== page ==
(Usually, I just post a weekly version of this regular feature. However, sometimes I post an extra “Special Edition” when I have more good links than usual)

I have a huge backlog of resources that I’ve been planning to post about in this blog but, just because of time constraints, have not gotten around to doing. Instead of letting that backlog grow bigger, I regularly grab a few and list them here with a minimal description. It forces me to look through these older links, and help me organize them for my own use. I hope others will find them helpful, too. These are resources that I didn’t include in my “Best Tweets” feature because I had planned to post about them, or because I didn’t even get around to sending a tweet sharing them.

Here is a Special Edition of “Links I Should Have Posted About, But Didn’t”:

When Should You Compromise? is from The New York Times Learning Network. I’m adding it to The Best Posts & Articles About Compromise.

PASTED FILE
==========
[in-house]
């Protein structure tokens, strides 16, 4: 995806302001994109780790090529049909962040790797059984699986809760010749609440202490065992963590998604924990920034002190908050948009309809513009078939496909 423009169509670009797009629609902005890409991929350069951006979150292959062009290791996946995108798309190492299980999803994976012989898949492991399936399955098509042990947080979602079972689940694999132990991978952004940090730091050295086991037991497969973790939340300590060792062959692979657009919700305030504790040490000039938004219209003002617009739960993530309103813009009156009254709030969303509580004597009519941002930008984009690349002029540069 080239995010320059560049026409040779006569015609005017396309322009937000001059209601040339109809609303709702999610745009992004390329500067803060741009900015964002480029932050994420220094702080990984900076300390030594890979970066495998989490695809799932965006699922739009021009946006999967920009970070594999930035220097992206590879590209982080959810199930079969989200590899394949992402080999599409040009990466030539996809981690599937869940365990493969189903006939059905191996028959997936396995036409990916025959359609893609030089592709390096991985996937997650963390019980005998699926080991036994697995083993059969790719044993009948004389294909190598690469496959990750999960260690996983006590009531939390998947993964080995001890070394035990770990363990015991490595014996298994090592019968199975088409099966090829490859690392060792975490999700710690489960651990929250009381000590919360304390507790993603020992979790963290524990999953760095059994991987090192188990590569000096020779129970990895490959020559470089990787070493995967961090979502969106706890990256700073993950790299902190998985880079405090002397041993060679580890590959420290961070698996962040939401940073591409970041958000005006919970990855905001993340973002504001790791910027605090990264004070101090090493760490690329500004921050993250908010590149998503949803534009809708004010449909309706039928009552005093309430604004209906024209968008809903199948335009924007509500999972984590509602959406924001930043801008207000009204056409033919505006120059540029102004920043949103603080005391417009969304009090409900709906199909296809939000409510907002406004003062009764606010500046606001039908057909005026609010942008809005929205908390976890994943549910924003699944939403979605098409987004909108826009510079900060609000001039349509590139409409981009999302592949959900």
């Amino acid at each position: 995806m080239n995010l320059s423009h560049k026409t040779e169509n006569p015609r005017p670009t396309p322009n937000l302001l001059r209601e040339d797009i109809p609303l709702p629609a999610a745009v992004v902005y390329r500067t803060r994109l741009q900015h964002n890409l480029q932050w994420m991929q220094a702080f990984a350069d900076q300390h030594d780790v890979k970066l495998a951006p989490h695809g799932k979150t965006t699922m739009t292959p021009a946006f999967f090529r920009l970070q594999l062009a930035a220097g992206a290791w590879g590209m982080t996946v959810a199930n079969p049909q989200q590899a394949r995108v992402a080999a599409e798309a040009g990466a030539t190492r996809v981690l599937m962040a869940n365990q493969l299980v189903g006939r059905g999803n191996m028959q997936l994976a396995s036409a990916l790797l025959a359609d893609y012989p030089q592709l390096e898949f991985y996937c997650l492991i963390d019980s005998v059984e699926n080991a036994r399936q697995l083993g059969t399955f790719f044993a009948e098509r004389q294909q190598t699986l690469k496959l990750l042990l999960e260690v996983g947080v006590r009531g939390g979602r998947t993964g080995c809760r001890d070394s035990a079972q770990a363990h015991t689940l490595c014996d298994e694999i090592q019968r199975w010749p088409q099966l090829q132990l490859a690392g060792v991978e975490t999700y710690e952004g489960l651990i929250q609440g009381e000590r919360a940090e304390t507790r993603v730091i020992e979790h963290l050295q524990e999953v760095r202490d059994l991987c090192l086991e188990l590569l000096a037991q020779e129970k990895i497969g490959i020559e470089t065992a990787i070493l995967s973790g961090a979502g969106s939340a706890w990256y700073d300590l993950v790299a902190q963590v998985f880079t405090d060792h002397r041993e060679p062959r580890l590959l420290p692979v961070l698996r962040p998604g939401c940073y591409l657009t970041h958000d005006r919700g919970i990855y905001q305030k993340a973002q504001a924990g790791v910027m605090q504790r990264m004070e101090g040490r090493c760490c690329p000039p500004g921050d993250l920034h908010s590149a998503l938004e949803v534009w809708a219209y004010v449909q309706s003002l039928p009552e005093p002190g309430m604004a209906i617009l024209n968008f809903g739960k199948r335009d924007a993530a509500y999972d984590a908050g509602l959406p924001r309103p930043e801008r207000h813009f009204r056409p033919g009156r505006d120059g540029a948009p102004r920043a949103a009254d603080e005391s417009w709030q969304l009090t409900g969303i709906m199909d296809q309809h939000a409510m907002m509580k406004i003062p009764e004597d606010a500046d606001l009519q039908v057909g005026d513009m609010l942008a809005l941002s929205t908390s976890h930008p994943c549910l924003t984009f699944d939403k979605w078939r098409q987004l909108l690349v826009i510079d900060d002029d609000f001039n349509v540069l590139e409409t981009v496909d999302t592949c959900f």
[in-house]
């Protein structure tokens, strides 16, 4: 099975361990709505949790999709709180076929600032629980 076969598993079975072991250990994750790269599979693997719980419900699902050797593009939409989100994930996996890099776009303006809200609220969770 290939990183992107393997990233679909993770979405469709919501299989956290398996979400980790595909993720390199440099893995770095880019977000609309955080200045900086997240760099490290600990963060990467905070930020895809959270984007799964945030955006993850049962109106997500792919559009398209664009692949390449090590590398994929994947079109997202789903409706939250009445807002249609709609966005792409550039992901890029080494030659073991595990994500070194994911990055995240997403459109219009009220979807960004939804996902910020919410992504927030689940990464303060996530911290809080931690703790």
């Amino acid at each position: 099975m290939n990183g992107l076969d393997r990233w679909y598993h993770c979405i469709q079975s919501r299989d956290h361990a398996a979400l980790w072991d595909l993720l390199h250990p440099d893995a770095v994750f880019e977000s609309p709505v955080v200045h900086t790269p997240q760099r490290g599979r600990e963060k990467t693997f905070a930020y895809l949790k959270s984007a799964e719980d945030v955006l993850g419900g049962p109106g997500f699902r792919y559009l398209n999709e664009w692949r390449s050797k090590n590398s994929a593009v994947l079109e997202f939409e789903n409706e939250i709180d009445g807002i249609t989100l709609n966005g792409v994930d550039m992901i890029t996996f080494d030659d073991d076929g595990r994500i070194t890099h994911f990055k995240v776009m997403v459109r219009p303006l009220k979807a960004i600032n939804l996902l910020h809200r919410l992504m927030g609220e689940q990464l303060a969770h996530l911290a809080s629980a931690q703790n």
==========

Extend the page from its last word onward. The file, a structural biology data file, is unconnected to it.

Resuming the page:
Fiction or Nonfiction? Considering the Common Core’s Emphasis on Informational Text
is from The New York Times Learning Network. I’m adding it to The Most Useful Resources For Implementing Common Core.

Asking Effective Questions is from the Ontario Education Ministry. I’m adding it to The Best Posts & Articles About Asking Good Questions.

Here are some other resources I’m adding to the same list:

To Have the Most Impact, Ask the Right Questions is from The Harvard Business Review.

Questions from the French Bac in Philosophy is by Grant Wiggins.

Help Students De-Stress for Success is from Edutopia. I’m adding it to The Best Resources For Learning About Teens & Stress.

The Science of Storytelling: Why Telling a Story is the Most Powerful Way to Activate Our Brains is from LifeHacker. I’m adding it to The Best Digital (& Non-Digital) Storytelling Resources.

Not Flipping for Flipped is by Josh Stumpenhorst. I’m adding it to The Best Posts On The “Flipped Classroom” Idea.

Here’s an interesting infographic. I’m adding it as a sort of “bonus” to The Best Visualizations Of How People Spend Their Days.

How the Average American Family Spends Money

Browse more infographics.

Here’s a useful chart on What’s the Difference Between “Doing Projects” and “Project Based Learning”? I’m adding it to The Best Sites For Cooperative Learning Ideas.